A once wealthy family is now penniless. To "keep up appearances" and somewhat live as they became accustomed to,they invent a rather novel solution. They rob their friends,pawn the items, ... See full summary »

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(teleplay), (teleplay) | 1 more credit »
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Cast

Episode complete credited cast:
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...
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Irma Mahoney
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Aubrey Hacker
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Bernice Hacker
William Hinnant ...
Willis Hacker (as Bill Hinnant)
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Constance Hacker
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John Thor
Erik Rhodes ...
Gardell
Peter Turgeon ...
Thomas Yale
Joe Silver ...
Assistant D.A. Ketton
Monroe Arnold ...
Customer's Man
Chuck Bruce ...
Policeman
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Storyline

A once wealthy family is now penniless. To "keep up appearances" and somewhat live as they became accustomed to,they invent a rather novel solution. They rob their friends,pawn the items, use the cash to buy and sell stocks (that their unerring housekeeper selects), redeem the stolen items and return them to their owners. Written by dubchi

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Genres:

Crime | Drama | Thriller

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Release Date:

21 June 1961 (USA)  »

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Sound Mix:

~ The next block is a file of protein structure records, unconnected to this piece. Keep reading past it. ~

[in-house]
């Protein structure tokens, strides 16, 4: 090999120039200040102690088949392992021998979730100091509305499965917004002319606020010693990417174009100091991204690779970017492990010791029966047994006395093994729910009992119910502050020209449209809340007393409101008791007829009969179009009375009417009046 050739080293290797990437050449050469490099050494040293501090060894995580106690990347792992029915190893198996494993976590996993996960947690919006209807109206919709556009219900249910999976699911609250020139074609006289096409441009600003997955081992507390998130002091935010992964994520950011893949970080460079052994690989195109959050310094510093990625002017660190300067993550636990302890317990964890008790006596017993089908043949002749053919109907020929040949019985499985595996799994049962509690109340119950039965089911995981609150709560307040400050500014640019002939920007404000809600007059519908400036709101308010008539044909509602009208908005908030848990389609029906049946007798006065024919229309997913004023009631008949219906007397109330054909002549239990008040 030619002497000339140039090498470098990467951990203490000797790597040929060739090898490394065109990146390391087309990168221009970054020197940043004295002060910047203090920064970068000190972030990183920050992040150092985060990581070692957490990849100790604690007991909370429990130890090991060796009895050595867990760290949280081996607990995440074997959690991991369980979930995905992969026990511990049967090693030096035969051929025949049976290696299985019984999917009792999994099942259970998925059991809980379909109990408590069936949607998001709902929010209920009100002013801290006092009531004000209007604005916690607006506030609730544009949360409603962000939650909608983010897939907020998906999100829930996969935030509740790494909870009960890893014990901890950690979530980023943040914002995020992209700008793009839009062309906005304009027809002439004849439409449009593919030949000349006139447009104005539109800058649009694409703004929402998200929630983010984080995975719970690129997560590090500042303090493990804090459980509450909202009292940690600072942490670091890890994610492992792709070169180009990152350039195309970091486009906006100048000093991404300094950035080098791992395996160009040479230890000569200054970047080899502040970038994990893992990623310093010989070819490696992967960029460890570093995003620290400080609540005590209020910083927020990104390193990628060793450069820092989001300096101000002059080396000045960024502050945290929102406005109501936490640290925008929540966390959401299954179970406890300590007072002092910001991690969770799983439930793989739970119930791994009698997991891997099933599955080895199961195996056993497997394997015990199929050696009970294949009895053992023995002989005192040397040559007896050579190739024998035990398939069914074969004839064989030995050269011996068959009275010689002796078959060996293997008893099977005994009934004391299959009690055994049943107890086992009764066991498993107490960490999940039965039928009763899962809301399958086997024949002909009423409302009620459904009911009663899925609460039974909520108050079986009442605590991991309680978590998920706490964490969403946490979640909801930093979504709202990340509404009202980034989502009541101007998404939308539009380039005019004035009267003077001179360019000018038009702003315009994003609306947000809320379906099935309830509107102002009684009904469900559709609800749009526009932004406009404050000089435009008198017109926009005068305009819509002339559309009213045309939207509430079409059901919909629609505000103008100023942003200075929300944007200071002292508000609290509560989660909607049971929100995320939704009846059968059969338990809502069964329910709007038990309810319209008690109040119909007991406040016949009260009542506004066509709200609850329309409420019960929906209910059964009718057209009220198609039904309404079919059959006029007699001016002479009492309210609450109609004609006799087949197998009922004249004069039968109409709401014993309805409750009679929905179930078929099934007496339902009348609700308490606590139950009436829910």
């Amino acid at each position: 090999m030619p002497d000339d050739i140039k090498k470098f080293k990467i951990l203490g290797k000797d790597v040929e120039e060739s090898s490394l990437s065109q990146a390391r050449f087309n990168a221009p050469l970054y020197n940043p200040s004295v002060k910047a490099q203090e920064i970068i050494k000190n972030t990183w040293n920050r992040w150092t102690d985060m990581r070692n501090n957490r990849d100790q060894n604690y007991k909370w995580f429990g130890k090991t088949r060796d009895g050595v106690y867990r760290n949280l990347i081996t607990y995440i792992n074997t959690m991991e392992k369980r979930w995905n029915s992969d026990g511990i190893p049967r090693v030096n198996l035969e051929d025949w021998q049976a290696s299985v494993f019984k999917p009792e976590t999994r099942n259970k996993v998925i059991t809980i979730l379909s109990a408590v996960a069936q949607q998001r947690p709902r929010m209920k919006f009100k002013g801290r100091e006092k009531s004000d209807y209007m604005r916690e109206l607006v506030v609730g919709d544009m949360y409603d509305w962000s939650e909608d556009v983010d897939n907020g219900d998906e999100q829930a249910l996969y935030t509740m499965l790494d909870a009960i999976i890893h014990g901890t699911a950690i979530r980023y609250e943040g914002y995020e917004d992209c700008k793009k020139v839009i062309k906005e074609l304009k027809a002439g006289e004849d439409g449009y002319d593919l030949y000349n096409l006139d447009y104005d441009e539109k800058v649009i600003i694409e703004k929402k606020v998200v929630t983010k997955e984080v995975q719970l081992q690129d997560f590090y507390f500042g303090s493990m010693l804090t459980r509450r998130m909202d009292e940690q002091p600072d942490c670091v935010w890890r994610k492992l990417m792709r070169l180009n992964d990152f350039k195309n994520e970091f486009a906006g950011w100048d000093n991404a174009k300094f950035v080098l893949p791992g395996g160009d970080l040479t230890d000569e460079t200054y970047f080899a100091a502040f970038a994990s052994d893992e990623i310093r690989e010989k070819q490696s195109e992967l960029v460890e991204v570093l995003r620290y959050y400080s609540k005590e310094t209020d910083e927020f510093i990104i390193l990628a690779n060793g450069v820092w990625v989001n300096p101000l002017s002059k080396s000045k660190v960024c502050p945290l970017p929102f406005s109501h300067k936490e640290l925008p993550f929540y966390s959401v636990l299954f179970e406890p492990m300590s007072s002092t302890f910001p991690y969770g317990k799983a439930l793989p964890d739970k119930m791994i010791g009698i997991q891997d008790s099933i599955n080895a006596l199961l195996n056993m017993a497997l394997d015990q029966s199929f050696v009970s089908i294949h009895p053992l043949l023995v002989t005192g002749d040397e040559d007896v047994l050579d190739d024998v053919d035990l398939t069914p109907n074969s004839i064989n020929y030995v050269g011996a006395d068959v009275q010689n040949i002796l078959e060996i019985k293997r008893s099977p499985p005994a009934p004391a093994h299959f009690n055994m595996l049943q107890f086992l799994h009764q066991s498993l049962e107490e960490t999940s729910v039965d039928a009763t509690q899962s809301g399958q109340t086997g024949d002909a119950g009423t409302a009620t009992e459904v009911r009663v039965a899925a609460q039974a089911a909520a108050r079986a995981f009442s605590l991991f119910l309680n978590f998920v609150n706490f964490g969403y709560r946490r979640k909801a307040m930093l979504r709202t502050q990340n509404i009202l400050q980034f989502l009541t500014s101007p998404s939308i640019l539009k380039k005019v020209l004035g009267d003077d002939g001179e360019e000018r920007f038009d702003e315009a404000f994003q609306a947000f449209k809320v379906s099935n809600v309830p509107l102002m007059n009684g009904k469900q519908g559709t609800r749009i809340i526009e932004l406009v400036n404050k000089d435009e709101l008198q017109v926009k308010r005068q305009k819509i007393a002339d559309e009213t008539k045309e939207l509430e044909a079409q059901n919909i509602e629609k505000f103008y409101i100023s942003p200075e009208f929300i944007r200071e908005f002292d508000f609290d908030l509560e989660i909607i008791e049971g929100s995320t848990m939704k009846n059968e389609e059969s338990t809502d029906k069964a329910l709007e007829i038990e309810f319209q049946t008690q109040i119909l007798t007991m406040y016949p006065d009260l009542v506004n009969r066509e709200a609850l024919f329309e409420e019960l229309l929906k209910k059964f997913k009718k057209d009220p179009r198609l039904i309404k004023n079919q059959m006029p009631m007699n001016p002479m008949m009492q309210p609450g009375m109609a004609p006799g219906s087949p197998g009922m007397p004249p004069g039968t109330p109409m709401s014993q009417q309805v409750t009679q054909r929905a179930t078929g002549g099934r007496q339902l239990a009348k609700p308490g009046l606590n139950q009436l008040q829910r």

(RCA Sound Recording)

Aspect Ratio:

1.33 : 1
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User Reviews

A different definition of right and wrong?
14 October 2015 | by (United States) – See all my reviews

There are a handful of episodes from Naked City's second season that get a perfect IMDb score from me, and this is one of them. It's a well-written and well-played blend of drama and black comedy. It probably wouldn't work so well if not for the comic timing of Mildred Natwick. In the story, she plays housekeeper to a prominent family and decides that in order for her employers to continue enjoying the good life to which they are accustomed, she must resort to various jewel robberies. The unusual plot reaches a turning point when she's eventually apprehended and taken downtown. In an uproarious scene at the precinct, it seems as if she may not be held accountable for her crimes after all. I think what I love most about this episode is not how a criminal is brought to justice, but how someone can experience justice as something that is unreasonable in the face of absurdity. Apparently, some people live in a world where right and wrong seem just as silly as they are.


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